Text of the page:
Discoloration of wood, caused by a variety of sapstaining fungi, leads to periodic losses in the Canadian lumber export industry. Proteolytic enzymes are thought to be necessary for retrieval of nitrogen during fungal growth on wood. The major extracellular proteinase of Ophiostoma piceae, a representative sapstaining fungus, was purified to homogeneity and its inhibition pattern characterised. Classic serine proteinase inhibitors inhibited the activity of the purified proteinase in a dose-dependent manner. Several chelating agents, detergents, heavy metals and PQ-8, a currently used commercial antisapstain formulation, also caused a reduction in proteolytic activity in vitro. Selected inhibitory compounds were then tested for their effect on growth of Ophiostoma piceae in artificial media and on wood. Heavy metals and several chelators inhibited growth on media containing protein or inorganic nitrogen, suggesting that they were toxic to the fungus rather than specific to the proteinase. However, chymostatin and PQ-8 did appear to be specific proteinase inhibitors. These products caused a decrease in growth on a protein-supplemented medium which induces proteinase production, but had little effect on growth on medium containing inorganic nitrogen. Visual assessment of lodgepole pine sapwood samples inoculated with Ophiostoma piceae also identified PQ-8 as an effective inhibitor of fungal growth. Other pure chelators and serine proteinase inhibitors did not perform well on wood. While some compounds showed promise in these tests, definitive testing and commercial application are constrained by the current lack of stable, cheap, non-toxic, specific serine proteinase inhibitors.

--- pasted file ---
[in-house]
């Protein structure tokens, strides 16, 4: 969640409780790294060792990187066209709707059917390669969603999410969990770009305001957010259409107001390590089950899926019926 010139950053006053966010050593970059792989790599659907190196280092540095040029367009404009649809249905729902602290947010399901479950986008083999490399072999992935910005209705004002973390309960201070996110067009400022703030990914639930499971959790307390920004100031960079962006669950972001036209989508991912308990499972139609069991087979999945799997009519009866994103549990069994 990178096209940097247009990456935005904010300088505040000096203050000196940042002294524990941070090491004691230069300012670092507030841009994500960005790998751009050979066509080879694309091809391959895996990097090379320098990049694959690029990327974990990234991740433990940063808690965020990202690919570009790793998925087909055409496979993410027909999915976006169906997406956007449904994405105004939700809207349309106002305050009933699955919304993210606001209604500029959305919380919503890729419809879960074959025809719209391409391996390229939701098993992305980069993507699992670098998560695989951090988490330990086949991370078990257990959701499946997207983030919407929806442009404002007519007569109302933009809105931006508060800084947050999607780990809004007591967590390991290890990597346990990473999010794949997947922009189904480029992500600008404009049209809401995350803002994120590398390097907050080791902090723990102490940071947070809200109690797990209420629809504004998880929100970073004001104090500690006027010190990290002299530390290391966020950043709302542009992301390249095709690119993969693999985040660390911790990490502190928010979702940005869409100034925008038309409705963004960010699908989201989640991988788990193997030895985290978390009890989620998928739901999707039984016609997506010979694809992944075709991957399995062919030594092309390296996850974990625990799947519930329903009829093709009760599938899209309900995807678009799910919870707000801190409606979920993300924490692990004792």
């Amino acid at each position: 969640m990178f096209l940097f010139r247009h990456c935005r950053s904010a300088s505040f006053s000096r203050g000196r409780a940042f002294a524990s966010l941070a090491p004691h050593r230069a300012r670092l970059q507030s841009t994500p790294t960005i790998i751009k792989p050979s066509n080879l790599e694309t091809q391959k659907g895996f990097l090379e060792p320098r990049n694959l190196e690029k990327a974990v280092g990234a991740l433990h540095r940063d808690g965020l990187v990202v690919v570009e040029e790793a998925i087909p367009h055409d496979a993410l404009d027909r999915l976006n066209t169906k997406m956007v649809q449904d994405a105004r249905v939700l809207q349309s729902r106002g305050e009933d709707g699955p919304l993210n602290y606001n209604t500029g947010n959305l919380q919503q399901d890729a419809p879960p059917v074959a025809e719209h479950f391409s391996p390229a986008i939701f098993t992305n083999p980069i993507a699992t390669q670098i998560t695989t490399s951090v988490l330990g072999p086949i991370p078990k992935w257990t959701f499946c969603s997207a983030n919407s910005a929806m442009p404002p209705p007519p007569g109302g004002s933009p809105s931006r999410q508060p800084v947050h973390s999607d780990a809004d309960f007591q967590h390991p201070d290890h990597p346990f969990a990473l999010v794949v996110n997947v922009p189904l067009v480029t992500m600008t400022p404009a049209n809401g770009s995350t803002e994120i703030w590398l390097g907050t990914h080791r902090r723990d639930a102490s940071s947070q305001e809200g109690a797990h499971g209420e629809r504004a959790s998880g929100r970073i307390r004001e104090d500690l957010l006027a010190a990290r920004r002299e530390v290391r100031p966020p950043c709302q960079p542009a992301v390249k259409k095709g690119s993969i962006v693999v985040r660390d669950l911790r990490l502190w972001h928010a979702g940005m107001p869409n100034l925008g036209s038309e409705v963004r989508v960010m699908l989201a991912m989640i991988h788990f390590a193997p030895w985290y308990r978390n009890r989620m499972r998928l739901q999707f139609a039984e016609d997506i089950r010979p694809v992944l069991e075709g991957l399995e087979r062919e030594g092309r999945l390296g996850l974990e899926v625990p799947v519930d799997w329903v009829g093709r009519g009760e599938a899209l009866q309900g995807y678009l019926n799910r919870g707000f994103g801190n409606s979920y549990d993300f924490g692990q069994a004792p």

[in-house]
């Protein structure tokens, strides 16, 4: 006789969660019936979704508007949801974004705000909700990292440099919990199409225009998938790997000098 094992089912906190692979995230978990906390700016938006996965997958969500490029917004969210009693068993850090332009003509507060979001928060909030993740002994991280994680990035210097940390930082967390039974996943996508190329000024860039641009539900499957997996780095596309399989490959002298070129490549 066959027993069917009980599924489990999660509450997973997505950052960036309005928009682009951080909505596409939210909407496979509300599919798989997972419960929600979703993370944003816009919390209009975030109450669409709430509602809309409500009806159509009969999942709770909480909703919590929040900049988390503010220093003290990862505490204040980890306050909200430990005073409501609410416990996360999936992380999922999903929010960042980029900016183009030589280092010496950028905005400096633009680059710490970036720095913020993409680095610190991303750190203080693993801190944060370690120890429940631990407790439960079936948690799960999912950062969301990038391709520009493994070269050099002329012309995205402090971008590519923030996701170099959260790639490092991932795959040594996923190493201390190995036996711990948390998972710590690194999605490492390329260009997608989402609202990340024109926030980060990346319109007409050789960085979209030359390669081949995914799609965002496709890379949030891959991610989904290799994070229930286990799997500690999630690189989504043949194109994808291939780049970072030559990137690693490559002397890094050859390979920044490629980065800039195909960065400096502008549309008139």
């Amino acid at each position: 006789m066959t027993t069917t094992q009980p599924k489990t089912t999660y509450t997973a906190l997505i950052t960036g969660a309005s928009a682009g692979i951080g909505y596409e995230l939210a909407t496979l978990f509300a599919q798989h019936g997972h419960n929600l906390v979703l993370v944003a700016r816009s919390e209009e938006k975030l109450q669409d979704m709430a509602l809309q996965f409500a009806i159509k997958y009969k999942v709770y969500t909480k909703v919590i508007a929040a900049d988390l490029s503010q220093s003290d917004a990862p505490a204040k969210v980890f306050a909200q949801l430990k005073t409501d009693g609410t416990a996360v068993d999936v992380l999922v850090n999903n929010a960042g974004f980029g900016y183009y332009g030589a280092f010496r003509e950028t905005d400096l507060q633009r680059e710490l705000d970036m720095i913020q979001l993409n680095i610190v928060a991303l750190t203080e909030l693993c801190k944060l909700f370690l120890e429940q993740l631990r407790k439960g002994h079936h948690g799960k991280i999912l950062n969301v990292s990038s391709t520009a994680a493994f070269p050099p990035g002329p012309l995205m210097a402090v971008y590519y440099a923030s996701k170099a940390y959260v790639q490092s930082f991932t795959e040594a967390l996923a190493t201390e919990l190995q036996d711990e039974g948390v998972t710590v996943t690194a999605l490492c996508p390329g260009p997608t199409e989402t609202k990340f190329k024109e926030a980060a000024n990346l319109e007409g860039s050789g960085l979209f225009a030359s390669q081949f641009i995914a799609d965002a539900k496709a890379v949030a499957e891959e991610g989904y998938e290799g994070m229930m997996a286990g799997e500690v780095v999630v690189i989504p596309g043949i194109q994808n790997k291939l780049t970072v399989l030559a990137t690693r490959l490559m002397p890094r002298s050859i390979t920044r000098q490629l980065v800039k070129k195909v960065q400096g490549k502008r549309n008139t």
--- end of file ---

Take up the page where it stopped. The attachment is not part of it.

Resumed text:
L D Abraham, D E Bradshaw, A Byrne, P I Morris, C Breuil